It has been just six weeks into postponement and we all ache for our baseball routine. Nolan Arenado is no different.
Without routine competition, what can competitive people do to maintain their mentality? ESPN provides the first-person narrative of the all-star third baseman as he awaits MLB’s green light. His competitive endeavors in a baseball lockout are widely limited to batting cage sessions, evening sessions of MLB The Show, and film sessions of old at-bats.
“After breakfast, I’m rewatching Rockies games. I usually watch games against the Dodgers or see my at-bats against really good pitchers, like Clayton Kershaw, Walker Buehler, Jack Flaherty.” The perspective of a hitter can be altered when facing a pitching machine more than an actual pitcher, but fortunately for Arenado, a simple internet search for highlights can serve as timely motivation.
“I’ve been trying to stay away from being super negative. I’ve been focused on that there’s something good that’s going to come out of this. I tell myself be happy, be happy that I’m healthy, be happy that my job is to play baseball.”
Rockies infielder Josh Fuentes has reason to be happy working with his cousin Arenado, at least: Fuentes reaped benefits of working with Arenado in the spring training we were able to see. The two are reportedly hitting together this April along with Trayce Thompson (now of the Diamondbacks).
“Nearly every team has guaranteed baseball-operations employees payment through May 31—a date, sources said, that is no accident.”
With so much uncertainty in the public health landscape, we can’t know for certain if the end of May is feasible to resume operations—but MLB seems to be fixating their attention to May 31 from several policies they have enacted. Baseball has taken on a “contradictory existence” as multiple outcomes for 2020 resumption are considered.
Passan says action will come this year, maybe not as immediate as May 31, but at least at some point after. Stay-at-home restrictions in multiple states are loosening, and if favorable outcome ensues, May 31 could be a date where things are set in motion.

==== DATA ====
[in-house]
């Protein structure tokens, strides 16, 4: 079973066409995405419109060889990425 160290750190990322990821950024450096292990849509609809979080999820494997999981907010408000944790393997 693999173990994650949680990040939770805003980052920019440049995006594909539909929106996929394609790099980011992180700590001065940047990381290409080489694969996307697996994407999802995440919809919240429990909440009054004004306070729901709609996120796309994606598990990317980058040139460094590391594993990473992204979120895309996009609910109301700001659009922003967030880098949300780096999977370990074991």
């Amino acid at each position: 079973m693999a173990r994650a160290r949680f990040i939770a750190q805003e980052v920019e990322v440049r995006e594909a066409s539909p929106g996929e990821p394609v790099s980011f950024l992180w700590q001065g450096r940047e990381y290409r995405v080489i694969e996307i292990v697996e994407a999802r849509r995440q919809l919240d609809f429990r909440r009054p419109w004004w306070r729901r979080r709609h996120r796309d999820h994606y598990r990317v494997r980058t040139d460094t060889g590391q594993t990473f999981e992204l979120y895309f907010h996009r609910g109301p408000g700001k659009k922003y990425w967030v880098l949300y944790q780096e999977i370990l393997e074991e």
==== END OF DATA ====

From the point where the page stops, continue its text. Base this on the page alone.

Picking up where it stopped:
Passan provides interesting insights on virus testing, citing how test kit accessibility may be easier with MLB’s “financial might and experience with drug testing.” This could come with backlash if MLB were taking tests away from people in serious need. Passan tells of a solution that Italian professional soccer league Serie A is reportedly implementing: donating five test kits for every one used.
Minor leaguers were initially paid through April 8, and that has been extended to May 31 as well. Passan speaks on how the minor league schedule remains unlikely; he does address how they could get some degree of work in at spring training sites.
Three GM’s have worked for the Colorado Rockies in franchise history: Bob Gebhard (1992-99), Dan O’Dowd (1999-14) and Jeff Bridich (2014-present). Bridich is the winningest. O’Dowd saw the most postseason success. Gebhard put a new franchise in motion.
All three have been part of interesting acquisitions—ones that can make Rockies fans rejoice and lament.
Ones that make Rockies fans rejoice:
- Gebhard: assembled team from scratch, signed Larry Walker, brought playoff baseball to Denver in year three
- O’Dowd: dealt Matt Holliday for Carlos Gonzalez and Huston Street (“Holliday was not going to re-sign with Colorado when his contract was up, so O’Dowd shipped him and got an all-star and fan favorite”)
- Bridich: dealt Corey Dickerson to Tampa Bay in package deal that brought German Marquez to Colorado
Ones that make Rockies fans lament:
- Gebhard: traded pitcher Andy Ashby, catcher Brad Ausmus, reliever Doug Bochtler to Padres for pitchers Greg Harris and Bruce Hurst (Harris had an ERA of 6.60 in his two years in Colorado; Hurst pitched in three games)
- O’Dowd: drafted Greg Reynolds second overall in 2006, passing on Clayton Kershaw, Max Scherzer and Tim Lincecum
- Bridich: still pushing for a return on a sizable bullpen investment
In serious defense of all general manager decisions, it is far too easy to analyze such decisions in hindsight.
It’s still interesting to imagine a world where Clayton Kershaw or Tim Lincecum suited up for Colorado.
Who is the best general manager in Rockies history?
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